DEFINITION of Credit Muling
Credit muling involves acquiring and delivering items fraudulently obtained using credit, making it an example of credit fraud. Just as a drug mule transports illegal drugs, a credit mule transports items obtained dishonestly that have been purchased on credit. Credit mules may not be aware that they are participating in a scam and may indeed think they are working in good faith as an employee or independent contractor of a legitimate organization, such as a secret shopper business.
BREAKING DOWN Credit Muling
Several high-profile instances of credit muling have involved cell phones. Criminals pay people to acquire new, high-value phones that come at a discounted price or are free when the consumer agrees to a cell phone contract. The full price of the phone is built into the contract and is factored into the bill for each month of the contract, which often lasts two years. Once the “customer” obtains the contract phone, she turns it over to the criminal, who resells it for full price or even higher on the black market (unlocked, high-end phones command especially high prices).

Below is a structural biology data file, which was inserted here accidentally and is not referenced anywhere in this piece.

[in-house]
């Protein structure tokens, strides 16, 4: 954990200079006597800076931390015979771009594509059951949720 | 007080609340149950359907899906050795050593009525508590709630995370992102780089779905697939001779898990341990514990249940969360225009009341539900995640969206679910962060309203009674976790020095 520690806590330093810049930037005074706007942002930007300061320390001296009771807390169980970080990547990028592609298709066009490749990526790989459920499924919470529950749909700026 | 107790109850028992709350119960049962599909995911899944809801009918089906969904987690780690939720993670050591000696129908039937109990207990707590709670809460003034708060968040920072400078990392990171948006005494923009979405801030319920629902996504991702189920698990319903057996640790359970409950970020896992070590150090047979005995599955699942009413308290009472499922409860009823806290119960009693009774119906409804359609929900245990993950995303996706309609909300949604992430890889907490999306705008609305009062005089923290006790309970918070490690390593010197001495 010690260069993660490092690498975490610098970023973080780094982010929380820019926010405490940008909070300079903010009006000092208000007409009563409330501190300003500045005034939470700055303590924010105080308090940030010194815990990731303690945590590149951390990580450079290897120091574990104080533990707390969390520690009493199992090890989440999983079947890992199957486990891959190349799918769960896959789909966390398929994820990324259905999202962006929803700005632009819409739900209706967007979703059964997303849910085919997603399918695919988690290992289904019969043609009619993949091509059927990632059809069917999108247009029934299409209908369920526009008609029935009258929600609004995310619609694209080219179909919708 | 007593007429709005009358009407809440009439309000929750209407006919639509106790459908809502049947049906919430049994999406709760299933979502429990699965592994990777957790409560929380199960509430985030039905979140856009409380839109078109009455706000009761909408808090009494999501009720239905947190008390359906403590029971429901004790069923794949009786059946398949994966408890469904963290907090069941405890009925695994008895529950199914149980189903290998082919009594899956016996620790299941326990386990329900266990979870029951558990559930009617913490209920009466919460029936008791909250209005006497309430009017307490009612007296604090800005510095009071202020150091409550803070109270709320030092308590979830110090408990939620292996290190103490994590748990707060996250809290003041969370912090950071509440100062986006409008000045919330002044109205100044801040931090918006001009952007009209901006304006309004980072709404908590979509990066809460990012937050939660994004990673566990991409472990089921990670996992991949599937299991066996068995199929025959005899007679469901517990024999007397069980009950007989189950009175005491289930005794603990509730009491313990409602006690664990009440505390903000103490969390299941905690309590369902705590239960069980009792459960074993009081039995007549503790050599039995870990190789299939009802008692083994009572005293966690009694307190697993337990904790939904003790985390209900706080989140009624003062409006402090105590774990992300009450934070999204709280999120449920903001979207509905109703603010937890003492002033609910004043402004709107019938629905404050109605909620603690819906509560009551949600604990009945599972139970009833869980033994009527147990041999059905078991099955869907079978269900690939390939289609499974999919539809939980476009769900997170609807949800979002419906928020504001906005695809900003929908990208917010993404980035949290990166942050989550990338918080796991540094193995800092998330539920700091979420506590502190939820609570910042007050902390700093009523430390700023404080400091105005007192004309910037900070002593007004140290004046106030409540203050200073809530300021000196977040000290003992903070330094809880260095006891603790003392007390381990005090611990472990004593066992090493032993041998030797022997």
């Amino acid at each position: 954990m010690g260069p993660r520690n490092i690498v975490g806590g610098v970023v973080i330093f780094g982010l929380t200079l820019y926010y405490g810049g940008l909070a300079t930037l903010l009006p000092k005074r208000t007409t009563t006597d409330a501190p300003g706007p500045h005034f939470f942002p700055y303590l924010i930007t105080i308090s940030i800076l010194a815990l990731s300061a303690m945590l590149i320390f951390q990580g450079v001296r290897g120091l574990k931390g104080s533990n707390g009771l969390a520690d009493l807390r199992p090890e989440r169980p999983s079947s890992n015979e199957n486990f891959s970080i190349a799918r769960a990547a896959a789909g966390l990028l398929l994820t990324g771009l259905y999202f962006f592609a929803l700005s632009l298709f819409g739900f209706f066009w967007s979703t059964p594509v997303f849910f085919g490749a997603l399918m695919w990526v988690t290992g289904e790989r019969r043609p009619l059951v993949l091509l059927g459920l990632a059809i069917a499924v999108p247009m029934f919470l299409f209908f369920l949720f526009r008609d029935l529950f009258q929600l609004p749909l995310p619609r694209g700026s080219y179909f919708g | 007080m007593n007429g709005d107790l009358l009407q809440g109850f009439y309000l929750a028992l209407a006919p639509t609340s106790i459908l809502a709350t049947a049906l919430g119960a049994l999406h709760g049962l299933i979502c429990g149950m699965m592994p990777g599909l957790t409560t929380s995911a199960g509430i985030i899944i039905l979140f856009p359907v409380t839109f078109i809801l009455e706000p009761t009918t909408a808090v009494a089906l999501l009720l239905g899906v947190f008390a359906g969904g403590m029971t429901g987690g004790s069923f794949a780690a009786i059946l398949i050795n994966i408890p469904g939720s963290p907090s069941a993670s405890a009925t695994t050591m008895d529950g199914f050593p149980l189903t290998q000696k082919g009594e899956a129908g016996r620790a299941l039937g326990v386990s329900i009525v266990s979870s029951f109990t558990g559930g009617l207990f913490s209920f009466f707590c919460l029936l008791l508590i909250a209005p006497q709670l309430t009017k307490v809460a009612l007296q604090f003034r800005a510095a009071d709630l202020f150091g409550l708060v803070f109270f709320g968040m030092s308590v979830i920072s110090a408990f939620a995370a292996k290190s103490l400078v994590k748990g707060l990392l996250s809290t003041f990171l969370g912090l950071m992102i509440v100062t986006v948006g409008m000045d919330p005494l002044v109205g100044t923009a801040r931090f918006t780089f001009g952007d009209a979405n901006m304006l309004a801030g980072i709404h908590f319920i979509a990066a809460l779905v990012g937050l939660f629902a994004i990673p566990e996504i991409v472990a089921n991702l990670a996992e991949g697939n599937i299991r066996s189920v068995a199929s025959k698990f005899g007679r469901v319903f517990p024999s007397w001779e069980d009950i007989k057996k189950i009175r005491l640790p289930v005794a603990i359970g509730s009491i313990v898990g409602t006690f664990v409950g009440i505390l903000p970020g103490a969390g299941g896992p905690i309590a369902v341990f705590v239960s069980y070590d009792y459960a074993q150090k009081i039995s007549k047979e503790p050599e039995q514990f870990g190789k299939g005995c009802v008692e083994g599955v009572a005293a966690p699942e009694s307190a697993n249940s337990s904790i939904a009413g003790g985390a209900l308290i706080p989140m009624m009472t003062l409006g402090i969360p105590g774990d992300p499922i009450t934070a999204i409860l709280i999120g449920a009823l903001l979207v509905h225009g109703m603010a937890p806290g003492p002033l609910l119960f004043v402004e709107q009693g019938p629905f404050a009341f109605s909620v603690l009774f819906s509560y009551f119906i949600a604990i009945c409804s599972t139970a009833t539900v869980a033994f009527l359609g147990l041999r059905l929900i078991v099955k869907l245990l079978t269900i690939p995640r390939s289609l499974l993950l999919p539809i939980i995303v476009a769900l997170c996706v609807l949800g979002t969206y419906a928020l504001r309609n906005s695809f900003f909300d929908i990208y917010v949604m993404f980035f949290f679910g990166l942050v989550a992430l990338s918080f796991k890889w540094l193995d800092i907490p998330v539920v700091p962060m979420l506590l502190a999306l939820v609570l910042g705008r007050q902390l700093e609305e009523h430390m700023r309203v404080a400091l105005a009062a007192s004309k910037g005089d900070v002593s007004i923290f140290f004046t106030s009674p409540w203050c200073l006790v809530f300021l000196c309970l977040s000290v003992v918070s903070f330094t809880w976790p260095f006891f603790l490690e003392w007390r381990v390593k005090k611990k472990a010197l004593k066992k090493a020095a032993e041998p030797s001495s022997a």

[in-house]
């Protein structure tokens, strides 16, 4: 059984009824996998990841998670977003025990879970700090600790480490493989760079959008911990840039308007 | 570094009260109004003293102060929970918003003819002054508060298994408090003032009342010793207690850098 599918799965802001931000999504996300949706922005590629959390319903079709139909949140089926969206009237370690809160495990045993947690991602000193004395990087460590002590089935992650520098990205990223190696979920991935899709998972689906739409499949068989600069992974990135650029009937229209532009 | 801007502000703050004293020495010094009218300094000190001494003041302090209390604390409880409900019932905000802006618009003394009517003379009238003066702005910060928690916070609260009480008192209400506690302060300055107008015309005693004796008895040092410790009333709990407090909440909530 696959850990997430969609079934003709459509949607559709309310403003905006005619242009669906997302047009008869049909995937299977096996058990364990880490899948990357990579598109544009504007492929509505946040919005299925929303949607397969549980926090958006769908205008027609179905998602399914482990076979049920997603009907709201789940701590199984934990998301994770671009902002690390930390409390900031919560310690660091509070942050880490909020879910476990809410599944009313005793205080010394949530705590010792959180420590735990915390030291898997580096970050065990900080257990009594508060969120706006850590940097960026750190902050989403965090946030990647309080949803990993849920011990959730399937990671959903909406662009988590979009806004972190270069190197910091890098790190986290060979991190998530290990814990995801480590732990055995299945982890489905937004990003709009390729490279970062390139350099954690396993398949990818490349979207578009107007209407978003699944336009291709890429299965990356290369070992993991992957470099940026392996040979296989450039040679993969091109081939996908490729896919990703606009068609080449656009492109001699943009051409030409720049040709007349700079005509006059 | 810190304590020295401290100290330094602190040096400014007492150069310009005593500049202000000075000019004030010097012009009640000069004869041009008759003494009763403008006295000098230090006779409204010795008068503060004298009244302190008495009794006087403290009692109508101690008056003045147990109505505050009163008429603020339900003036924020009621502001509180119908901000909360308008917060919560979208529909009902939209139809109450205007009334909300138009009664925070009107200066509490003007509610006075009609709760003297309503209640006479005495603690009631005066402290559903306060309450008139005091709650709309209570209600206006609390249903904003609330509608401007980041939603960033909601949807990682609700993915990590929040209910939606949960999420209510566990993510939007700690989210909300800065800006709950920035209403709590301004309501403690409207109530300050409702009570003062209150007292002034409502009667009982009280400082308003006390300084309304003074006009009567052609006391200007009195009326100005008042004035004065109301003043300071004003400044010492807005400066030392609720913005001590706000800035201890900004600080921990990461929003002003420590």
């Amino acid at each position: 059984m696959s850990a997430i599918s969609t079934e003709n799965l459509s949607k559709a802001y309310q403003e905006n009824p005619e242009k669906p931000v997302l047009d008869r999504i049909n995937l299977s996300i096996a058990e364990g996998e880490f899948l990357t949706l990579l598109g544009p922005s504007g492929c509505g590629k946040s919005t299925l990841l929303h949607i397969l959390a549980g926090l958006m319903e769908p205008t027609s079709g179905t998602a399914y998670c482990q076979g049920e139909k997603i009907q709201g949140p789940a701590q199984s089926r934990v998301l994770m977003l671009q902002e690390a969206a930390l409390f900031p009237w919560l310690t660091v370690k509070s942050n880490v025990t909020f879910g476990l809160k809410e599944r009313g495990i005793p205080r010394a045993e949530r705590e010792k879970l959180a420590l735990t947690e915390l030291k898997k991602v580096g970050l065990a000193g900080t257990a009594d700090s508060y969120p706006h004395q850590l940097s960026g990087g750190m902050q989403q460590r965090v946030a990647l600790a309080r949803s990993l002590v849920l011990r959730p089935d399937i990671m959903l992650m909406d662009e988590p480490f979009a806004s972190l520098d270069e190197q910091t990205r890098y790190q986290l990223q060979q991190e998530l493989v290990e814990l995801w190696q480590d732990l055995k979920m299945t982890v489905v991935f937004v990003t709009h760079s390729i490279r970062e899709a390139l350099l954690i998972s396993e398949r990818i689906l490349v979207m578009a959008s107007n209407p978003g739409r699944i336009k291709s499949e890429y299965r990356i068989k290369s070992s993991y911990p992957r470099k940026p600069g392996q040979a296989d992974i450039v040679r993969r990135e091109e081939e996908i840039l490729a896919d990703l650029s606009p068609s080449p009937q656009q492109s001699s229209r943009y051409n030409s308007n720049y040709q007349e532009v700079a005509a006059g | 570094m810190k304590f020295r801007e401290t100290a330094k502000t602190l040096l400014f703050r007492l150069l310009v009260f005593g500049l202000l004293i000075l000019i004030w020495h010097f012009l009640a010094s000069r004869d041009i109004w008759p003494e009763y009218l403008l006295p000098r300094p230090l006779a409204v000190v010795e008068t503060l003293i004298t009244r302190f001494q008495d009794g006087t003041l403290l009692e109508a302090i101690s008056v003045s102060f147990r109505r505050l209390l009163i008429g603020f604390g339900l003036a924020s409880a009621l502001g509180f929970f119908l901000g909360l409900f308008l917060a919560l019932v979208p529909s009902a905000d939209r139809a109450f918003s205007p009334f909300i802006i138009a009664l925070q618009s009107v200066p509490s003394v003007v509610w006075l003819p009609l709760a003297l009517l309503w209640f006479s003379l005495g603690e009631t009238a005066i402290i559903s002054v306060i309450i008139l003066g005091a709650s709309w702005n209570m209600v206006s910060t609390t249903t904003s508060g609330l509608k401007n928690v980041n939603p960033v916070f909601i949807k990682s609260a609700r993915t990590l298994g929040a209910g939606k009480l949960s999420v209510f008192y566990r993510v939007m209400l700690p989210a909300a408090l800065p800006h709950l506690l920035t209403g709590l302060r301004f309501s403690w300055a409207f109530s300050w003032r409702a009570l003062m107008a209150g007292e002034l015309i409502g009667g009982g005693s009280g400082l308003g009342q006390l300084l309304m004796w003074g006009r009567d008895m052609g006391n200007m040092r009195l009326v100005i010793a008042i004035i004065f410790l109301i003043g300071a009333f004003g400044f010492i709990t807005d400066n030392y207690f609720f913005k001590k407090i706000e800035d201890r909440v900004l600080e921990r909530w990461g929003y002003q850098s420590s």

The credit mule might think she is being paid as a secret shopper and might be told that her “employer” will cancel the cell phone contract. Another possibility is that the “employer” tells the credit mule that it’s her responsibility to cancel the contract. In either case, the credit mule will eventually learn that she’s on the hook for the value of the phone that she no longer has and can’t return to the cell phone carrier. She might also be financially responsible for monthly service charges and early termination fees.
The criminals running these scams tend to target young, naïve or desperate people to become their mules. The mules use their good credit to obtain the phones, get paid a couple hundred dollars cash for their “work,” then later discover that their credit has been damaged and they have unwittingly participated in organized crime.
Because credit mules use their real identities, it is difficult for merchants to detect this type of fraud when it is happening. Many merchants end up charging off these losses. Individuals who suspect or who become victims of credit muling schemes should notify the police and the Federal Trade Commission.